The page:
Featured Images displayed in Sela
Featured images displayed in Sela

WordPress.com users have loved the flexibility Content Options gives them. We’re very pleased that self-hosted sites can now benefit as well!

Rebalance, Karuna, and Sidespied

We have three Automattic-made themes now available on WordPress.org.

Rebalance is a fresh take on the classic Imbalance 2 theme. Designed by Mel Choyce and developed by Allan Cole, Rebalance is a contemporary portfolio theme for photographers, artists, and graphic designers looking to showcase their work, and features an elegant Masonry grid for displaying both blog posts and Jetpack portfolio projects.

Rebalance screenshot

Another Mel Choyce-designed creation, Karuna is a clean business theme crafted with health and wellness-focused sites in mind. With bright, bold colors, prominent featured images, and support for customer testimonials via Jetpack, your business’s brand is sure to shine with Karuna, which was developed by Caroline Moore.

Karuna screenshot

Child theme Sidespied puts a new spin on Espied, a classic portfolio theme. Created by Tammie Lister, Sidespied shows off photos and images of all kinds in a clean grid layout.

Sidespied screenshot

Tired of Vagrant? Try Laravel Valet

I’ve used Vagrant for more than a year now and although it was crashing from time to time, I always managed to get it working again. Not last week. I don’t what happened, but enough was enough – I decided to pull the plug and look for a better alternative.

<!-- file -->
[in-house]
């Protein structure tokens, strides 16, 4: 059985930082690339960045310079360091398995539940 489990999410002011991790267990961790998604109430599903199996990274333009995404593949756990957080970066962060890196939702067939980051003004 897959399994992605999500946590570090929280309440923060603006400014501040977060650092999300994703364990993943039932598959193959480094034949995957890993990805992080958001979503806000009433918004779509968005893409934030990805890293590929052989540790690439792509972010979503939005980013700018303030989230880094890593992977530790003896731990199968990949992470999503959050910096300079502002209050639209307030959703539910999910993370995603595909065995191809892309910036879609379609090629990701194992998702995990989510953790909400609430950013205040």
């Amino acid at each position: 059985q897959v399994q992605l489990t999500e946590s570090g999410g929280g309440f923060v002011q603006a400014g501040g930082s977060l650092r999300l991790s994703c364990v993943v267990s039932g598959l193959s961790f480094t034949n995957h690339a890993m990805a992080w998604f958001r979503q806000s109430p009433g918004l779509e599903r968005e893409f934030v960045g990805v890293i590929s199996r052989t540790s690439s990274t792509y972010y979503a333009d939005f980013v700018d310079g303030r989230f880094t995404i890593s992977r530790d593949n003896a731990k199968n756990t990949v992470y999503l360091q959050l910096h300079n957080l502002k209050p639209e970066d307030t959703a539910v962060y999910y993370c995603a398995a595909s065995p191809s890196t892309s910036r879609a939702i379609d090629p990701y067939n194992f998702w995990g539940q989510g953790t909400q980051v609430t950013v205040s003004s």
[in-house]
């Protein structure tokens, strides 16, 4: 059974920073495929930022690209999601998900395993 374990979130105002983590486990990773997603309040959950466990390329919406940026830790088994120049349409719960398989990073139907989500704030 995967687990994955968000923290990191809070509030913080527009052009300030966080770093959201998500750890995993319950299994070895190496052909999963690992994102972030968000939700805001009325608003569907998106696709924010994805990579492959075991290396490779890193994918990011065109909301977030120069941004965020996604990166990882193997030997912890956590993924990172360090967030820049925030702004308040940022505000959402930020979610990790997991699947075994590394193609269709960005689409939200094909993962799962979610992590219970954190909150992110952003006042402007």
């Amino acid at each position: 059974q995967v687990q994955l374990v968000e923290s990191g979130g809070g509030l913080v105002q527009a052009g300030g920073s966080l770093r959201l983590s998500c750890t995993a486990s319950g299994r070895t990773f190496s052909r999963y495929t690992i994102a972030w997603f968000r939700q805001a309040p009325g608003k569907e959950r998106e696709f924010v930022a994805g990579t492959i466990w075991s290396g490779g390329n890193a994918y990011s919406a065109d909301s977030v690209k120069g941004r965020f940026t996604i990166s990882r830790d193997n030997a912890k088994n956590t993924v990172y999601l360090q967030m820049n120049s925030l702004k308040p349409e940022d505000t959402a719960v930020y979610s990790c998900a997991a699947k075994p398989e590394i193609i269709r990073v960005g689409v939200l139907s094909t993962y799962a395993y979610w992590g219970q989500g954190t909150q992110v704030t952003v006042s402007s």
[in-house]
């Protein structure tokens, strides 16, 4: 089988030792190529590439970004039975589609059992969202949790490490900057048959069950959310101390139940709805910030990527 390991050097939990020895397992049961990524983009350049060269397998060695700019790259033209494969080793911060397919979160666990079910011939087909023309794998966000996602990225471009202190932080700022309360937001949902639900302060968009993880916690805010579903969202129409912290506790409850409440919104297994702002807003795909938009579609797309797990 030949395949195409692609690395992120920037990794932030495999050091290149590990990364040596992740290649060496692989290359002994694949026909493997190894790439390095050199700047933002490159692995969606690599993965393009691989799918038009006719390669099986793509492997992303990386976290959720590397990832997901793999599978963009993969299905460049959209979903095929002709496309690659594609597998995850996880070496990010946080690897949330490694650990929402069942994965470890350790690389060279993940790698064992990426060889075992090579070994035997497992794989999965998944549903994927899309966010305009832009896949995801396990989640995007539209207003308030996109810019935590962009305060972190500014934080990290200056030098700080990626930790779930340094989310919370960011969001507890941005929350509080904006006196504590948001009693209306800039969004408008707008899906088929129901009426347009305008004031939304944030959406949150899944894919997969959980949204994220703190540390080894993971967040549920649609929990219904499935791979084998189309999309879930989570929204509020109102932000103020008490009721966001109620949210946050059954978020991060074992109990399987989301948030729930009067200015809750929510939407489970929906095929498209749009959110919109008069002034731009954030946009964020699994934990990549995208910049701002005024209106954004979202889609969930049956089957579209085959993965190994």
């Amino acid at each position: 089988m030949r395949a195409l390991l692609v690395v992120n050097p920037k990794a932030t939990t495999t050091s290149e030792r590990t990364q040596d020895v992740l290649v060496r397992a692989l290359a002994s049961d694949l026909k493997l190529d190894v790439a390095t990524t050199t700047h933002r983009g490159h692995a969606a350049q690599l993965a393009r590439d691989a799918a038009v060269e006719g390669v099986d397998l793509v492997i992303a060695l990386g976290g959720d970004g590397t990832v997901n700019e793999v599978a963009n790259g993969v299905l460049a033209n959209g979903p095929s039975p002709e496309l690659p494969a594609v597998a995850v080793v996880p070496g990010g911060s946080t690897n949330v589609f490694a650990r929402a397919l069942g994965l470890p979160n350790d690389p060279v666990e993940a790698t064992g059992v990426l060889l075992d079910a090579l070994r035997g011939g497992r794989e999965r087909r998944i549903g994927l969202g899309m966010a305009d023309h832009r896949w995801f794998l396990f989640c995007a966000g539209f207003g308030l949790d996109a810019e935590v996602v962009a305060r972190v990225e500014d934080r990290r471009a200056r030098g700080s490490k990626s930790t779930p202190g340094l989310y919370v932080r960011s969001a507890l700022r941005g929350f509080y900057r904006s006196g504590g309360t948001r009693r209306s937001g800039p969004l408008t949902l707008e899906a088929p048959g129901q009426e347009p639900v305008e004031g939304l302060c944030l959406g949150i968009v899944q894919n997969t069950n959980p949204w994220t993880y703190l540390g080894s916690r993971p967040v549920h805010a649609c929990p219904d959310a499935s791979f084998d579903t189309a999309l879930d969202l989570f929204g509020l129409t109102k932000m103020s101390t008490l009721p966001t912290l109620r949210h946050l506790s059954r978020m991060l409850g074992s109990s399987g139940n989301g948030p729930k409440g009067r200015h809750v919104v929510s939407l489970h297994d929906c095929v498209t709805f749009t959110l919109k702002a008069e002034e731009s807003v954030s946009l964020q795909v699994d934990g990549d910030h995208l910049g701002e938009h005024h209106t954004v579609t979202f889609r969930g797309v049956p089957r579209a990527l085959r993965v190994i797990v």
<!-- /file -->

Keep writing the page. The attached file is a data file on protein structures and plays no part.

I thought about switching back to MAMP, as my needs are pretty straightforward. At the same time, I was also on the lookout for something a bit more modern, something that would allow me to use a custom *.dev URL like Vagrant and share my local site to the world without a headache. That’s when I found Laravel Valet (or Valet for short).

Valet is a Laravel development environment for Mac minimalists. No Vagrant, No Apache, No Nginx, No `/etc/hosts file`. You can even share your sites publicly using local tunnels.

It’s so easy I wish I’d switched to it a few months ago when it was initially released.

Don’t get me wrong – Vagrant is still great for big development environments. But for my own simple WordPress needs, Valet is the perfect tool which I would highly recommend to fellow WordPress developers.

How to install?

The official documentation and the article written by Tom McFarlin on TutsPlus are both really clear, but I’ll share my own process in case you’d like to try it.

1. Install Homebrew

Install Homebrew:

/usr/bin/ruby -e "$(curl -fsSL https://raw.githubusercontent.com/Homebrew/install/master/install)"

2. Update Homebrew

Once installed, make sure you have the latest version of all the packages using brew update.

If you get an error, you probably need to update your .bash_profile. From the terminal, enter sudo nano .bash_profile. It will open the file. Add the following line to it:

export PATH="/usr/local/bin:$PATH"

Save and close (ctrl+X, Y then enter). Let’s make sure we reload the new file now with source .bash_profile in the terminal.

3. Install PHP 7.0 and MariaDB

We need to install PHP 7.0 using Homebrew:

brew install homebrew/php/php70

We also need to install a database:

brew install mariadb

4. Install Composer

Valet requires Composer to work. If you don’t have it installed on your computer, run this in your terminal to get the latest Composer version:

php -r "copy('https://getcomposer.org/installer', 'composer-setup.php');"
php -r "if (hash_file('SHA384', 'composer-setup.php') === 'aa96f26c2b67226a324c27919f1eb05f21c248b987e6195cad9690d5c1ff713d53020a02ac8c217dbf90a7eacc9d141d') { echo 'Installer verified'; } else { echo 'Installer corrupt'; unlink('composer-setup.php'); } echo PHP_EOL;"
php composer-setup.php
php -r "unlink('composer-setup.php');"
mv composer.phar /usr/local/bin/composer

5. Install Valet

First of all, we need to make sure we can install Valet.

From the terminal, enter sudo nano .bash_profile. Once the file is open, add a new line to it:

export PATH="$PATH:$HOME/.composer/vendor/bin"

Save and close the file (ctrl+X, Y then enter). Reload the new file with source .bash_profile in the terminal.